The Transition to STEM; The Loss of Substance
My paradigm shift idea kind is something like: how changes in society have led public education systems away from non-technical education and more towards STEM fields.
But I want to highlight the importance of non-technical education and how it contributes to retaining the true essence of humanity.
I’m honestly not entirely sure how I’m going to fit everything together, so this outline is just the rough, beginning phase of my idea.
And of course, as this is just a general outline, the future drafts of my topic will contain more concrete ideas that are supported by thorough research.
Individuals to analyze that are most affected include:
- Children – the ones actually learning about the subjects, really have no say in what information they’re being taught simply because of youthful ignorance
- Parents – have the ability to teach/promote different subjects at home to help a child develop an interest in a subject, influence behavior and certain opinions about topics
- Instructors – actually have to carry out the curriculum and are the ones who give students the information about a topic, don’t necessarily have to agree with what they teach but are educated themselves (based on different standards because of differences in education standards and priorities in the past)
- Employers – expect employees to be educated on specific topics relative to the job, depending on what it is
- Lawmakers/public servants – actually set the education standards and the ones who prioritize what kind of information is most important for the youth to receive
- Society itself – the kind of education children receive contributes to their views on life and how they will act as members of society
Characterize the ideology or worldview before:
- The public school education system placed a relatively equal emphasis on all school subjects, whether technical or non-technical, in order to provide for and develop the most well-rounded young adults possible.
Characterize the ideology after:
- With more emphasis placed on STEM fields, more children will be likely to enter into fields that promote scientific research, discovery, and development, thus contributing to the U.S.’s world standing as one of the most technologically advanced countries. (Meanwhile, non-technical fields such as history, literature, art, etc. are pushed to the back burner and labeled as unimportant, or at least, significantly less important to the betterment of society as a whole.)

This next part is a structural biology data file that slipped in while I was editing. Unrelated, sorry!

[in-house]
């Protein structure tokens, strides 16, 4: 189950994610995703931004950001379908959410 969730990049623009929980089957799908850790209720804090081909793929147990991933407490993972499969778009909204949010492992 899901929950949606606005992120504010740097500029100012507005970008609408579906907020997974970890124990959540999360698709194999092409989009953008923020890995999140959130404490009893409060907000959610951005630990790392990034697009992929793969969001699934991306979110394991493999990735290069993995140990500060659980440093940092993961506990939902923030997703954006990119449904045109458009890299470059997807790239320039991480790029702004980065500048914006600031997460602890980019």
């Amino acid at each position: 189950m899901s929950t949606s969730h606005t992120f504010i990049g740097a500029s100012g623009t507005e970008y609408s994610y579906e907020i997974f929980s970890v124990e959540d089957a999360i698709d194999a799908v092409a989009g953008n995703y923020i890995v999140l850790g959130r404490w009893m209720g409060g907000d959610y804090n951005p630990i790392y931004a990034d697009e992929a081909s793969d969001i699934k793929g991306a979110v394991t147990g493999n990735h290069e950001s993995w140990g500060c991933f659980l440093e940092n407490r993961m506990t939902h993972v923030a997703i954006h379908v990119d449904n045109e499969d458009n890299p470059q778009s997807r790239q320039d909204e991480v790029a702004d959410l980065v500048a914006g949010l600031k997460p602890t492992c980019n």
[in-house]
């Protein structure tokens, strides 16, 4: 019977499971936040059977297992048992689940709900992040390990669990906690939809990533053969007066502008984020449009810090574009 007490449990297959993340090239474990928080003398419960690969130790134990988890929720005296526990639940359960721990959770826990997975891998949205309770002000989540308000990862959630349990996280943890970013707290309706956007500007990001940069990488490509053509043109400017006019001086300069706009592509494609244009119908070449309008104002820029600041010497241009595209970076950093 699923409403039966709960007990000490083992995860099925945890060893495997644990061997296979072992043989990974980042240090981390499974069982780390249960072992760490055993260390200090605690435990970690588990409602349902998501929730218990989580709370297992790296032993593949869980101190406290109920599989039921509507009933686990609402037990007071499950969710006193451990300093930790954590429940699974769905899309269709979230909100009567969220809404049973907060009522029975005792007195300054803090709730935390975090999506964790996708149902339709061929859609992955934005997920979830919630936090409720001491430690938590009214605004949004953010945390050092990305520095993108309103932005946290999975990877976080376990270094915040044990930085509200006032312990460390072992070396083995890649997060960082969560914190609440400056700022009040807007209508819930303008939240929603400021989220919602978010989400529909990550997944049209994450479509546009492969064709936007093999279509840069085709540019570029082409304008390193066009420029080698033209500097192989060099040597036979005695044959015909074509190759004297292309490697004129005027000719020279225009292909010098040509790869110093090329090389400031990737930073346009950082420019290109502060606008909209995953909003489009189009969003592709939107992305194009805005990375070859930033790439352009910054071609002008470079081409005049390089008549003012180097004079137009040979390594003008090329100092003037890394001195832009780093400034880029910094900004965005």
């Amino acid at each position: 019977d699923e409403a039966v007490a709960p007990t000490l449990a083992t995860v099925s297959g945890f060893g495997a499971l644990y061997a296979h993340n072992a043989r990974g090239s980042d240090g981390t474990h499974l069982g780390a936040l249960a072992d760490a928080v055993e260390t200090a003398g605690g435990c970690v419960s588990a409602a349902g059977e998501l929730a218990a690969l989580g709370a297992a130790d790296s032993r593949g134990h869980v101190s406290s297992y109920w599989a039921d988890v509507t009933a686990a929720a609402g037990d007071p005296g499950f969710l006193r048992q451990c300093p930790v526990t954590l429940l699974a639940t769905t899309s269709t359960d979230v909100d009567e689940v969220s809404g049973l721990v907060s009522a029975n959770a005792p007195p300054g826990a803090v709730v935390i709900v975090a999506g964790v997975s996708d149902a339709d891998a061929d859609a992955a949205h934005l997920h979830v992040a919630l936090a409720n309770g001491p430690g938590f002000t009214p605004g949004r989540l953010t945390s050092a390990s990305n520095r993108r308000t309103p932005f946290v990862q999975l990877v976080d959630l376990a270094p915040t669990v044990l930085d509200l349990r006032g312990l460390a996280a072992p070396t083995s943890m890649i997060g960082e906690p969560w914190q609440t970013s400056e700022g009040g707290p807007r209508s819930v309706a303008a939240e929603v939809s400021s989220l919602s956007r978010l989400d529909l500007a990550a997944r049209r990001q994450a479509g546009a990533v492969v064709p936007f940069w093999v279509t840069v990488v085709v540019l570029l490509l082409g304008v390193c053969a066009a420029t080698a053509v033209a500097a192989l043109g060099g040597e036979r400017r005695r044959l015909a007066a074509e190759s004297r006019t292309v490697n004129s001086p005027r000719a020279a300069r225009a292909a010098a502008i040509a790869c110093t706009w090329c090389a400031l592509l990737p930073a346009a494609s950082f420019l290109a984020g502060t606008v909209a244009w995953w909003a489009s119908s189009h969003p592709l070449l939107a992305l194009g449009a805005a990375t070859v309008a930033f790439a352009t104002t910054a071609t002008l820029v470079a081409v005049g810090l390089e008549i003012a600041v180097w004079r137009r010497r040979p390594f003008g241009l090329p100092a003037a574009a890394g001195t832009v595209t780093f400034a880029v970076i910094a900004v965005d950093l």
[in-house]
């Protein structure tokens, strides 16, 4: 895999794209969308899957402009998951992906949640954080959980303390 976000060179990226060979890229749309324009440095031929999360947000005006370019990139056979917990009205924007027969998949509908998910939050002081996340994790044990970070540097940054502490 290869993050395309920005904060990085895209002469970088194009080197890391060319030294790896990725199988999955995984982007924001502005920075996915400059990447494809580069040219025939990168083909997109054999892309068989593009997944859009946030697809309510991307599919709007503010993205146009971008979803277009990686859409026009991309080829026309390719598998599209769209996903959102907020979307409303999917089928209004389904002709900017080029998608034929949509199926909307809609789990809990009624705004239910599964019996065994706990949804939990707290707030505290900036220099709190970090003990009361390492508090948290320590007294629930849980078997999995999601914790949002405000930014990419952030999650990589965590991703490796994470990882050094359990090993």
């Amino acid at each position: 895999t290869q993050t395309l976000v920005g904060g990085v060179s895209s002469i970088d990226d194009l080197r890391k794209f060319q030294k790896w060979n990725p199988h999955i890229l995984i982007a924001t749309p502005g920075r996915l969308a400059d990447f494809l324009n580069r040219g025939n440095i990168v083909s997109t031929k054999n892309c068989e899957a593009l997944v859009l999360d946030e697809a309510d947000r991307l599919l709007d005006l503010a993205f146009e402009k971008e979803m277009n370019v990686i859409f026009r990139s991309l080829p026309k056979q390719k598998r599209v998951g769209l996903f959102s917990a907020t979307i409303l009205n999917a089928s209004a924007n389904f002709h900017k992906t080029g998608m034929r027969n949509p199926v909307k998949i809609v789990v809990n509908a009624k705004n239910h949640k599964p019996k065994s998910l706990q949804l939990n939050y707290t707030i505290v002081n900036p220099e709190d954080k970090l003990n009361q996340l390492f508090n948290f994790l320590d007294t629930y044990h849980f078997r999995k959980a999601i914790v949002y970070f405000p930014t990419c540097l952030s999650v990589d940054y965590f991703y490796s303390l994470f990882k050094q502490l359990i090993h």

What markers can you point to as evidence of the shift?
- There is an overwhelming increase of STEM courses available to young students, greater opportunity in the job market, and some, if not all, of the highest paying jobs are in STEM fields.
What resistance is evident?
- Those who find great interest in non-technical occupations such as history, teaching, writing, cooking, etc. And even those who, though they may be successful in STEM fields, choose to create hobbies that promote those areas.
What is the shift a response to?
- The gradual shift has occurred in order to promote a new generation of individuals who can compete with some of the most gifted scientific minds globally, particularly in regions of the world in which the study of STEM fields is already being pushed to its maximum ability.
Who or what was key in moving the shift forward?
- The creation of new technology, new jobs, higher paying jobs, global competition, scientific discovery, national security, loss of interest in the non-technical, etc.
What conditions didn’t exist that came to exist that made the shift possible?
- International competition between nations for different kinds of resources, weapons, technology, knowledge, etc.; The technologic capabilities that contributed to the possibility of studying STEM fields at the level which they are being studied, the general “irrelevance” of history, the “novelty” of innovation, communication – being able to spread knowledge quickly and conveniently, government funding, etc.
Beyond their simple existence, which of these played a more direct role in advancing the paradigm?
- Funding – public schools cannot operate with a workable amount of money to run certain programs, and when there is not enough, the programs that often get cut first are not STEM courses
- Competition – every individual who takes in a STEM field is able to produce something that can “contribute” to a nation’s overall well-being or available resources that can be used against other nations whether as something to attract allies in times of necessary cooperation or as a method of protection in times of war. Either way, it’s better for one nation to have something innovative that another country does not have, in order to be “one step ahead” of the rest of the world. STEM fields provide the foundations for that kind of thinking, whereas non-technical fields apparently do not. (I will try to research oppositions to this view.)
- Technological capability – never before has technology been at such a level of capability that entire subjects and subcategories of subjects are able to be thoroughly studied and innovated. Current technology permits further study and allows an emphasis to be placed on the idea of constant study and gaining understanding.